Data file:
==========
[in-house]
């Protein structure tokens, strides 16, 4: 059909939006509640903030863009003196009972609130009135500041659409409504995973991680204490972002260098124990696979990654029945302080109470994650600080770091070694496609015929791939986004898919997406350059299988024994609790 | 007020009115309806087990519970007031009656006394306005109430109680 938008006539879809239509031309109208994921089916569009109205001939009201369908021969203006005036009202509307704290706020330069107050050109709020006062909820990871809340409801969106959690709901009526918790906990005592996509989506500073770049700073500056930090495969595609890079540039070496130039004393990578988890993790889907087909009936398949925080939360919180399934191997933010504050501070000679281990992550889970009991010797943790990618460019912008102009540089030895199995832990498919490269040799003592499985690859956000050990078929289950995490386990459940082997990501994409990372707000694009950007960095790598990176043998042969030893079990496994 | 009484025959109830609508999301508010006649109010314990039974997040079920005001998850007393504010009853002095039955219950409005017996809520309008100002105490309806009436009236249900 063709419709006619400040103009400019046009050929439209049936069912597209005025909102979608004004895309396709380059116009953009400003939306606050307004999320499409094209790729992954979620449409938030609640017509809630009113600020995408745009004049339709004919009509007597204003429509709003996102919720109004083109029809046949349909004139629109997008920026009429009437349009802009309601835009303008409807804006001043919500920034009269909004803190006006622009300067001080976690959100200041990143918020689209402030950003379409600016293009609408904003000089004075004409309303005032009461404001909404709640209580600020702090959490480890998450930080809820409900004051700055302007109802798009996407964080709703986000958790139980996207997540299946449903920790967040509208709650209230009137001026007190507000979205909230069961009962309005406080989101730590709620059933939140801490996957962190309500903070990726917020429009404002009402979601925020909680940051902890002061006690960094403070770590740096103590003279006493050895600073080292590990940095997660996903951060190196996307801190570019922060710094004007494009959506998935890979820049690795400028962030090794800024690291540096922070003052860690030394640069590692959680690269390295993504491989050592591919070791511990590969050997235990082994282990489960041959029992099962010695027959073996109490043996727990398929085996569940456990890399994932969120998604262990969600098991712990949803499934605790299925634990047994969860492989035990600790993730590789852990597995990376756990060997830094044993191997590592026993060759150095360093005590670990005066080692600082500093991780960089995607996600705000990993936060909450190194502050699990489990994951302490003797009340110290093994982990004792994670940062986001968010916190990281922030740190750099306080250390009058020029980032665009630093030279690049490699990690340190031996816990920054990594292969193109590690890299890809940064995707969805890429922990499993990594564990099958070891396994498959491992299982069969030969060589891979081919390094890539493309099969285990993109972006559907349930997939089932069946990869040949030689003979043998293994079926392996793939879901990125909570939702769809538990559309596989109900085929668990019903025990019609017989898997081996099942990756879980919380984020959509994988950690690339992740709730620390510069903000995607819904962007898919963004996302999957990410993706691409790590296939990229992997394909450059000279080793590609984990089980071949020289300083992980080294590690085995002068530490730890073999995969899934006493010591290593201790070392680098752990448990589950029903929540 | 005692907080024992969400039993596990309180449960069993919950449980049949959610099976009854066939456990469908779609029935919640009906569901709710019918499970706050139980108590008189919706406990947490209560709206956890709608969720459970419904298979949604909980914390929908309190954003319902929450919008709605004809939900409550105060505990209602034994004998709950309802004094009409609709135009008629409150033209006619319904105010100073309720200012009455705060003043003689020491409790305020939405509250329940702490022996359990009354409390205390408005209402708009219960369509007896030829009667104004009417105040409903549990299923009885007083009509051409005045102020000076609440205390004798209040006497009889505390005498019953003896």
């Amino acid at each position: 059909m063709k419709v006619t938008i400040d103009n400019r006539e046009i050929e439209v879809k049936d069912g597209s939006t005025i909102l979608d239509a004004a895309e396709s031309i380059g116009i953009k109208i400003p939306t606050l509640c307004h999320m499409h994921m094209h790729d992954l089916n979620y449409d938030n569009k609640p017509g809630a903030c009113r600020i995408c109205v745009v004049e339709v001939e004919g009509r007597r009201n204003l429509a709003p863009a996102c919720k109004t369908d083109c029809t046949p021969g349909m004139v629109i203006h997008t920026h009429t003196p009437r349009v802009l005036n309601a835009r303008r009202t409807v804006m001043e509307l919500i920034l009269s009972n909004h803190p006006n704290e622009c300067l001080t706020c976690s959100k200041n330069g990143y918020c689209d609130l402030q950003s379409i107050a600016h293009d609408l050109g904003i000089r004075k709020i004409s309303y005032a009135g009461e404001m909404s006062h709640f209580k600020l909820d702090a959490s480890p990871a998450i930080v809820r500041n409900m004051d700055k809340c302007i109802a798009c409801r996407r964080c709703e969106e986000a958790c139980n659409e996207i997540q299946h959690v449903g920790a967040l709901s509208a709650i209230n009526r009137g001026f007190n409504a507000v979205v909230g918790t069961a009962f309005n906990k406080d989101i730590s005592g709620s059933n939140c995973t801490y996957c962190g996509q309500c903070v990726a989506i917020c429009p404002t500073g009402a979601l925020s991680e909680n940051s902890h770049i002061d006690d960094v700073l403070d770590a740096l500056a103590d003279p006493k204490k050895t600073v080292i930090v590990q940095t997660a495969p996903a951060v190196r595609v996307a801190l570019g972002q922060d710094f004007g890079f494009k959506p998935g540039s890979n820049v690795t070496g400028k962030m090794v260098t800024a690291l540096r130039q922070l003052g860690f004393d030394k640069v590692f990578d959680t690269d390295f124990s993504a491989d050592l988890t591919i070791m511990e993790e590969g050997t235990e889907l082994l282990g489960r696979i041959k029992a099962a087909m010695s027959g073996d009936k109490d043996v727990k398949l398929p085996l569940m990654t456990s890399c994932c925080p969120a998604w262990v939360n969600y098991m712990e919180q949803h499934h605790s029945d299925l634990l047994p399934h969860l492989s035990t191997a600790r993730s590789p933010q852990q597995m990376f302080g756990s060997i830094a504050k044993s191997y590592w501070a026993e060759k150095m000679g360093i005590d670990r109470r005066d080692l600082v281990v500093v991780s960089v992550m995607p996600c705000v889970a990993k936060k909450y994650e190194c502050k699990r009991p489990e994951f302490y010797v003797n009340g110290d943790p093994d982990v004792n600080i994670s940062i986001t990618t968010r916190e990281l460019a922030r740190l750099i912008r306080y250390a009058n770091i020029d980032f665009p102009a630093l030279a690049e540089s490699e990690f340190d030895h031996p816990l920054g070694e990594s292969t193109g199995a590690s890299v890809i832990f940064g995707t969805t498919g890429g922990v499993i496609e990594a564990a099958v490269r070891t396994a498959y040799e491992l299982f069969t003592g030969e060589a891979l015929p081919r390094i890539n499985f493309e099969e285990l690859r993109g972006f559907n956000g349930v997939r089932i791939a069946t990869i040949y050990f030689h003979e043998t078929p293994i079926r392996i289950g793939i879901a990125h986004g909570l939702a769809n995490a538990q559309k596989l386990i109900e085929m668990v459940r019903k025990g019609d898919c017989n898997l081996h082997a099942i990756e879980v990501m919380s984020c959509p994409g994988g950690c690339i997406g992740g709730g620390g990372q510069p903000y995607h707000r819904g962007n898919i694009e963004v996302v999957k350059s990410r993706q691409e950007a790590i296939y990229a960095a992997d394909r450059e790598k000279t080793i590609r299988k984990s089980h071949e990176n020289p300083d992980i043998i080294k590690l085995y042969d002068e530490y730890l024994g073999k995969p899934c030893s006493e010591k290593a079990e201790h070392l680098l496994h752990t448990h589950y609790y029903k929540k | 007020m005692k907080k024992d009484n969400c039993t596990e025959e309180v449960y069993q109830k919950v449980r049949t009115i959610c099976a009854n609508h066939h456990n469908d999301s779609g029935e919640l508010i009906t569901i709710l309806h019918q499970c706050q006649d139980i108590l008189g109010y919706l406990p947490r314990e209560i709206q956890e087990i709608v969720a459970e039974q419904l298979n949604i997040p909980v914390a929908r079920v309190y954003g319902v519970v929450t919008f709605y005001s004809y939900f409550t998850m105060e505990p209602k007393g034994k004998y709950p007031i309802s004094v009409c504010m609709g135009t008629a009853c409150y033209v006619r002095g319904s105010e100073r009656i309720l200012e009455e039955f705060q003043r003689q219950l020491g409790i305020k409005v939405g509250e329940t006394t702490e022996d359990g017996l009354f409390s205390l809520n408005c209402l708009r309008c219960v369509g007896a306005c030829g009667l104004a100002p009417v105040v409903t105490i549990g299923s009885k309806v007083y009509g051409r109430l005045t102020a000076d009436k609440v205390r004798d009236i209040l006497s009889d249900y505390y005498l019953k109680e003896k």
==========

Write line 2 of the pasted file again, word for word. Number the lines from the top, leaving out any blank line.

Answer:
């Protein structure tokens, strides 16, 4: 059909939006509640903030863009003196009972609130009135500041659409409504995973991680204490972002260098124990696979990654029945302080109470994650600080770091070694496609015929791939986004898919997406350059299988024994609790 | 007020009115309806087990519970007031009656006394306005109430109680 938008006539879809239509031309109208994921089916569009109205001939009201369908021969203006005036009202509307704290706020330069107050050109709020006062909820990871809340409801969106959690709901009526918790906990005592996509989506500073770049700073500056930090495969595609890079540039070496130039004393990578988890993790889907087909009936398949925080939360919180399934191997933010504050501070000679281990992550889970009991010797943790990618460019912008102009540089030895199995832990498919490269040799003592499985690859956000050990078929289950995490386990459940082997990501994409990372707000694009950007960095790598990176043998042969030893079990496994 | 009484025959109830609508999301508010006649109010314990039974997040079920005001998850007393504010009853002095039955219950409005017996809520309008100002105490309806009436009236249900 063709419709006619400040103009400019046009050929439209049936069912597209005025909102979608004004895309396709380059116009953009400003939306606050307004999320499409094209790729992954979620449409938030609640017509809630009113600020995408745009004049339709004919009509007597204003429509709003996102919720109004083109029809046949349909004139629109997008920026009429009437349009802009309601835009303008409807804006001043919500920034009269909004803190006006622009300067001080976690959100200041990143918020689209402030950003379409600016293009609408904003000089004075004409309303005032009461404001909404709640209580600020702090959490480890998450930080809820409900004051700055302007109802798009996407964080709703986000958790139980996207997540299946449903920790967040509208709650209230009137001026007190507000979205909230069961009962309005406080989101730590709620059933939140801490996957962190309500903070990726917020429009404002009402979601925020909680940051902890002061006690960094403070770590740096103590003279006493050895600073080292590990940095997660996903951060190196996307801190570019922060710094004007494009959506998935890979820049690795400028962030090794800024690291540096922070003052860690030394640069590692959680690269390295993504491989050592591919070791511990590969050997235990082994282990489960041959029992099962010695027959073996109490043996727990398929085996569940456990890399994932969120998604262990969600098991712990949803499934605790299925634990047994969860492989035990600790993730590789852990597995990376756990060997830094044993191997590592026993060759150095360093005590670990005066080692600082500093991780960089995607996600705000990993936060909450190194502050699990489990994951302490003797009340110290093994982990004792994670940062986001968010916190990281922030740190750099306080250390009058020029980032665009630093030279690049490699990690340190031996816990920054990594292969193109590690890299890809940064995707969805890429922990499993990594564990099958070891396994498959491992299982069969030969060589891979081919390094890539493309099969285990993109972006559907349930997939089932069946990869040949030689003979043998293994079926392996793939879901990125909570939702769809538990559309596989109900085929668990019903025990019609017989898997081996099942990756879980919380984020959509994988950690690339992740709730620390510069903000995607819904962007898919963004996302999957990410993706691409790590296939990229992997394909450059000279080793590609984990089980071949020289300083992980080294590690085995002068530490730890073999995969899934006493010591290593201790070392680098752990448990589950029903929540 | 005692907080024992969400039993596990309180449960069993919950449980049949959610099976009854066939456990469908779609029935919640009906569901709710019918499970706050139980108590008189919706406990947490209560709206956890709608969720459970419904298979949604909980914390929908309190954003319902929450919008709605004809939900409550105060505990209602034994004998709950309802004094009409609709135009008629409150033209006619319904105010100073309720200012009455705060003043003689020491409790305020939405509250329940702490022996359990009354409390205390408005209402708009219960369509007896030829009667104004009417105040409903549990299923009885007083009509051409005045102020000076609440205390004798209040006497009889505390005498019953003896």